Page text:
Solvent Abuse: Information for Parents/Caregivers

Solvent Abuse: Information for Parents/Caregivers

Frequently Asked Questions for parents or carers who find themselves in the middle of a potential solvent abuse dilemma
What is solvent abuse?
What are other terms for solvent abuse?
What products are used?
Who abuses solvents?
Why are solvents abused?
What symptoms can I look for in my child?
What dangers are associated with solvent abuse?
What can you do if you suspect your teenager is abusing solvents?
What should you do if you catch someone abusing solvents?


What is solvent abuse?

Solvent abuse occurs when someone deliberately breathes in the gas or vapours of a substance with the purpose of reaching a "high". Most inhalants are legal, everyday products that have a useful purpose, but can be misused (predominantly by teenagers) because they are inexpensive and easy to obtain.

What are other terms for solvent abuse?

Solvent abuse is often referred to as bagging, huffing or sniffing depending on the method used to obtain a "high".

What products are used?

In the average home, there are over 30 products that may be abused. Common products that are abused include: aerosols (i.e. air freshener, fly spray), cleaning products (i.e., dry cleaning fluid, nail polish remover), fuels (i.e. petrol, turpentine), glues (solvent based glues) and gases (LPG, lighter fluid).

Who abuses solvents?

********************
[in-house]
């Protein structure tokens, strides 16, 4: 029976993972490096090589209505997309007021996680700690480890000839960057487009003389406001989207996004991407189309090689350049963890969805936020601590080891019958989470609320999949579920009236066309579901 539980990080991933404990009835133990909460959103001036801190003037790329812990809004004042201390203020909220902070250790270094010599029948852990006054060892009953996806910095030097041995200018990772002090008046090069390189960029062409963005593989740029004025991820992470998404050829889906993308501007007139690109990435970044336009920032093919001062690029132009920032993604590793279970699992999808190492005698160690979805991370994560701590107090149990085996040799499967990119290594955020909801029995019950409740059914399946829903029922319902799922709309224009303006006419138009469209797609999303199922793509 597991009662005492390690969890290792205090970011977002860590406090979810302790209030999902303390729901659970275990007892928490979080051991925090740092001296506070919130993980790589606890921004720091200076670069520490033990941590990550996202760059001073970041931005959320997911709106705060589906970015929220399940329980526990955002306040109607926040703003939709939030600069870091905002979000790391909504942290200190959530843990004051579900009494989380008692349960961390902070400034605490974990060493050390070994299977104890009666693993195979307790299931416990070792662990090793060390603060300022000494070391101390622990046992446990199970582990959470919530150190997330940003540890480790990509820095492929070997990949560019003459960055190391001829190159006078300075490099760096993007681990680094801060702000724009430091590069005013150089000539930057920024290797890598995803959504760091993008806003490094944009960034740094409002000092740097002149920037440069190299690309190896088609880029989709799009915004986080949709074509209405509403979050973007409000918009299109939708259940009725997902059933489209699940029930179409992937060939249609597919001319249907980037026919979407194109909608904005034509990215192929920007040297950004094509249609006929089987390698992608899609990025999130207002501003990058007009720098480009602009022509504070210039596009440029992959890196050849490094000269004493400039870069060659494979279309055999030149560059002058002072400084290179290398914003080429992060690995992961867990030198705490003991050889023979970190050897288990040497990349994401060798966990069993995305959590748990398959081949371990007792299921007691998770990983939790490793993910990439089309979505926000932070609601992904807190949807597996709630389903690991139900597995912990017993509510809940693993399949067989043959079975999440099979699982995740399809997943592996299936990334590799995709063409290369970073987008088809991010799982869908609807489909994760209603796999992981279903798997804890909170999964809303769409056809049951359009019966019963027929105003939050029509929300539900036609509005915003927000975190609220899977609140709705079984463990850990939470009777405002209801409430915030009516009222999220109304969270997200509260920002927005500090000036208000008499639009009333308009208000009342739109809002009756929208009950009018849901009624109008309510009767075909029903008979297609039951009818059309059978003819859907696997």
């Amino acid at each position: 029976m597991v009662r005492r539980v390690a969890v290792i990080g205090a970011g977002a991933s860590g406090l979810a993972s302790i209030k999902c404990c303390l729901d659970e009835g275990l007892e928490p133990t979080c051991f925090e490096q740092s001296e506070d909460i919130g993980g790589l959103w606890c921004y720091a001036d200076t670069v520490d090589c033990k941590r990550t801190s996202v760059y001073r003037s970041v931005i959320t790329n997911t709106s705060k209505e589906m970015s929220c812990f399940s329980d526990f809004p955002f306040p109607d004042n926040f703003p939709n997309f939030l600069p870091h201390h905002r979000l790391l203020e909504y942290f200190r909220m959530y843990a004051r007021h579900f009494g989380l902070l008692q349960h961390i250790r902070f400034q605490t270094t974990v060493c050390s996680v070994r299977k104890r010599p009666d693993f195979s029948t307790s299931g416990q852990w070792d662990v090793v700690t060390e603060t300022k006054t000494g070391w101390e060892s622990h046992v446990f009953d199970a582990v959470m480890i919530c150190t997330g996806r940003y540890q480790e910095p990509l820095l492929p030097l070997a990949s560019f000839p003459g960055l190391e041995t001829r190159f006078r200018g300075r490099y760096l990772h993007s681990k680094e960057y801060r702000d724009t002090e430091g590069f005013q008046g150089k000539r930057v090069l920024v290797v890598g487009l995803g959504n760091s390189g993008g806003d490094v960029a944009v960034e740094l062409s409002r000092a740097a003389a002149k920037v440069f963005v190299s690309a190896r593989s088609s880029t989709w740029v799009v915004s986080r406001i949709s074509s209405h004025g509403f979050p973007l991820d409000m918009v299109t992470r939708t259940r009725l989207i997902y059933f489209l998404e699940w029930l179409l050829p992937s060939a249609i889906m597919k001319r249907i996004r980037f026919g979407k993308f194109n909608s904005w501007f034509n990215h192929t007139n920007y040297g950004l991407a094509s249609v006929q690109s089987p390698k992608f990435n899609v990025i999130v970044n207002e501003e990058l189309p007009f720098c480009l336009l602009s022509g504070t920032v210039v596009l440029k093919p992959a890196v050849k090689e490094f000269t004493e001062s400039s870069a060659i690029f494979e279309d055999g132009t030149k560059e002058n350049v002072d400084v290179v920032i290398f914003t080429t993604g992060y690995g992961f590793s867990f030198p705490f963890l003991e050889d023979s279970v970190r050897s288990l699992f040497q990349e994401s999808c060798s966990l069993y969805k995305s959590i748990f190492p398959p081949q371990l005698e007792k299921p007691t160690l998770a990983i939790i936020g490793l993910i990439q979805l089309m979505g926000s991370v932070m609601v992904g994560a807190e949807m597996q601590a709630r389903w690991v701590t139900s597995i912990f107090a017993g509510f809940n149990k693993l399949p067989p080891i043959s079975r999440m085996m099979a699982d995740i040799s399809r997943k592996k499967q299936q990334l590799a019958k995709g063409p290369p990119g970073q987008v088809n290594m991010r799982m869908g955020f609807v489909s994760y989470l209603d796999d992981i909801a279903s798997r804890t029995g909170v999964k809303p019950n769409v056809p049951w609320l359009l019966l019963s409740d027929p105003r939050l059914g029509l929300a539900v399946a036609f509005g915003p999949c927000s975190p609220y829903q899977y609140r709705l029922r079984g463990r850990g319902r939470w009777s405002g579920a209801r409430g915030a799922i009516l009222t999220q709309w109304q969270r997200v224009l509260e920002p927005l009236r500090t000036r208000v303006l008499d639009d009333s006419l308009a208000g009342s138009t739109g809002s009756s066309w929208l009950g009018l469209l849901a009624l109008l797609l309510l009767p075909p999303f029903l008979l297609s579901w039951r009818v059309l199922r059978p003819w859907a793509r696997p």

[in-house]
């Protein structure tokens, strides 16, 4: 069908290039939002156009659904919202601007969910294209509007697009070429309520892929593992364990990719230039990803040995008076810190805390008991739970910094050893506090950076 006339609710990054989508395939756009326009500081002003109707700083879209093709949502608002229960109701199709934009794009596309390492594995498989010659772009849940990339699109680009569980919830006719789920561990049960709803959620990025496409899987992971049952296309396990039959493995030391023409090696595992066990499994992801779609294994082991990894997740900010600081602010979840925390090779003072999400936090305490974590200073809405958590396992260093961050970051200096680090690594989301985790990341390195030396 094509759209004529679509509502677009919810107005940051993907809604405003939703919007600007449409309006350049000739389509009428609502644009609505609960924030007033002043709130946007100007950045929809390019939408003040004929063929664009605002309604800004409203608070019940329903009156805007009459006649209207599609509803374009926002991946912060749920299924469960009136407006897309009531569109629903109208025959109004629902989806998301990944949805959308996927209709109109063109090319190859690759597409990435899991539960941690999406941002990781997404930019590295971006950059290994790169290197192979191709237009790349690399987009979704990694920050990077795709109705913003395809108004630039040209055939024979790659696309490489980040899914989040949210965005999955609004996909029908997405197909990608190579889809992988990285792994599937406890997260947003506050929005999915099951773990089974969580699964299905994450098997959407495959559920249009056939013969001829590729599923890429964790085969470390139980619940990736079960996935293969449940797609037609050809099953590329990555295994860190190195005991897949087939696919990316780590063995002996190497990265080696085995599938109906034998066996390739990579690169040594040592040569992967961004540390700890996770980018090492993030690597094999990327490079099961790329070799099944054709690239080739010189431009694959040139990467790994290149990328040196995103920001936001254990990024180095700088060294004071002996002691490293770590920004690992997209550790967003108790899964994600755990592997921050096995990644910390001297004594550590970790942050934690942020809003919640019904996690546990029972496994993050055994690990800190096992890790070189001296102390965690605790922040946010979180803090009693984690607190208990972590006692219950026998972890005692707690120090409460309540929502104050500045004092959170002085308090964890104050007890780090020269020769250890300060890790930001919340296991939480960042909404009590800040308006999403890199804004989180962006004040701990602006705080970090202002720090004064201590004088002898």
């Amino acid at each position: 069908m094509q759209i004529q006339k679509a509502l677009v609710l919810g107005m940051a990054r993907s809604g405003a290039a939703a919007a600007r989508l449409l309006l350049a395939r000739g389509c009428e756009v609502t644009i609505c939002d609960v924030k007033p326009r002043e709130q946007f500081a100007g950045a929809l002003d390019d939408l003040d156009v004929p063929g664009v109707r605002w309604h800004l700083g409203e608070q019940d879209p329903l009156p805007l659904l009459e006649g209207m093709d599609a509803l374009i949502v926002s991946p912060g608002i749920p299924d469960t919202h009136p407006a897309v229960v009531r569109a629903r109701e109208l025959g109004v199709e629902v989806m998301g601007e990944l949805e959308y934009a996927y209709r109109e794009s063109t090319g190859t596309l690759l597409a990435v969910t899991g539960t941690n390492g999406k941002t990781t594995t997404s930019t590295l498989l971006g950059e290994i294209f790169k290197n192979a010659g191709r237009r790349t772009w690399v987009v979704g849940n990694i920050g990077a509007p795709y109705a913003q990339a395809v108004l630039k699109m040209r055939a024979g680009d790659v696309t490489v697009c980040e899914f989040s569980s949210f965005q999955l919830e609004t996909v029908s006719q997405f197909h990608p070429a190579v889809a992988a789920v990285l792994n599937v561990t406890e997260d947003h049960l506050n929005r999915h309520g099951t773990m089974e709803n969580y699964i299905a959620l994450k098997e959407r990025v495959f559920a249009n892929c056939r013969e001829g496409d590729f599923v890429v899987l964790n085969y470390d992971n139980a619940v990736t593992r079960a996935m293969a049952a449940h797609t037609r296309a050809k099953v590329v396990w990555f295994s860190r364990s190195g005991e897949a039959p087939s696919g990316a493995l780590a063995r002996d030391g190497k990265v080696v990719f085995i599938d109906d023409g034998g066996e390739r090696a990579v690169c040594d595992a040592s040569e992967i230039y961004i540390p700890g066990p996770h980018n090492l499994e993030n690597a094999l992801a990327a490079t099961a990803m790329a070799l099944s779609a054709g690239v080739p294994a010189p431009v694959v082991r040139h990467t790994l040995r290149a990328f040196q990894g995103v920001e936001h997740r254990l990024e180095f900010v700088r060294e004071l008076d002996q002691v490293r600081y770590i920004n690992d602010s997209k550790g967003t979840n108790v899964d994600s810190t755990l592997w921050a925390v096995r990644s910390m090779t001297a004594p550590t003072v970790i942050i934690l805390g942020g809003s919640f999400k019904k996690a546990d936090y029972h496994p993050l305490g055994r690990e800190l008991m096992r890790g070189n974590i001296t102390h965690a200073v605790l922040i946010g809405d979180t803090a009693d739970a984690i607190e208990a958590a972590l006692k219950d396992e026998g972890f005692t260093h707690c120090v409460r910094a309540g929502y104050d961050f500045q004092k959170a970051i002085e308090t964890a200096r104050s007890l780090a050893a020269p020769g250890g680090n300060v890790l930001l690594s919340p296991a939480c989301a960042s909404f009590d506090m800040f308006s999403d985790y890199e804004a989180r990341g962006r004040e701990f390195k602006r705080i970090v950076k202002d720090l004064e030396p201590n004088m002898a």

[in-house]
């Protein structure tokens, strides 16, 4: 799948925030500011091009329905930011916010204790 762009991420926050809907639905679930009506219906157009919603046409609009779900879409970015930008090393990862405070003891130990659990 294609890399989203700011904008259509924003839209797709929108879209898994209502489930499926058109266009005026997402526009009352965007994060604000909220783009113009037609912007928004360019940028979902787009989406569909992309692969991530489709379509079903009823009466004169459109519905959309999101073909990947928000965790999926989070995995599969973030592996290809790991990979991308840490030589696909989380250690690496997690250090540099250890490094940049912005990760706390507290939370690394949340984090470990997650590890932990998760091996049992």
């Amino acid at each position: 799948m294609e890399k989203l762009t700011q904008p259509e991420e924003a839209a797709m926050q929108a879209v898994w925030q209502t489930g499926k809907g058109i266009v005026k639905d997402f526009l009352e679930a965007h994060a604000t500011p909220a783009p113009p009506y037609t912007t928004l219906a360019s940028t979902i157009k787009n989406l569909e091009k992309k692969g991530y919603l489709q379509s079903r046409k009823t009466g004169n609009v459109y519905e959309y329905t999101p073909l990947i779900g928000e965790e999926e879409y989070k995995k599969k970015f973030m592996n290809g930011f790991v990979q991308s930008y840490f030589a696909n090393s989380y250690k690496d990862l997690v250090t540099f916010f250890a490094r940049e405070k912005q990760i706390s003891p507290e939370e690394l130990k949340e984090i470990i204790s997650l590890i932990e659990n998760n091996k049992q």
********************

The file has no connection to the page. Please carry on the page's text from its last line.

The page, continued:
The most common age group to abuse solvents is thought to be 13 to 15 year olds, with the frequency of use declining by 17 to 19 years. However, children as young as 6 to 8 years have been treated following experimentation with solvents. Most solvent abusers outgrow the habit before adulthood, but there are reports of chronic users who develop an emotional dependency and continue the practice into adulthood.

Why are solvents abused?


What symptoms can I look for in my child?

Signs of solvent abuse may be difficult to distinguish from "normal" adolescent behaviour. The following may be indicators that a child is abusing solvents:


What dangers are associated with solvent abuse?

Solvents can kill instantly at anytime! Many people who die from "sniffing" do so on their first or second experiment; there is no evidence they have "sniffed" before.

Reasons for death include:

Nearly all abused products produce effects similar to anaesthetics, which slow down the body's function. Depending on the amount inhaled, the user can experience slight stimulation, feelings of inhibition or loss of consciousness.

Other effects from long term use include damage to the:

Solvent abuse is both physically and psychologically addictive and users can suffer withdrawal symptoms.

What can you do if you suspect your teenager is abusing solvents?


What should you do if you catch someone abusing solvents?


Once the person has recovered: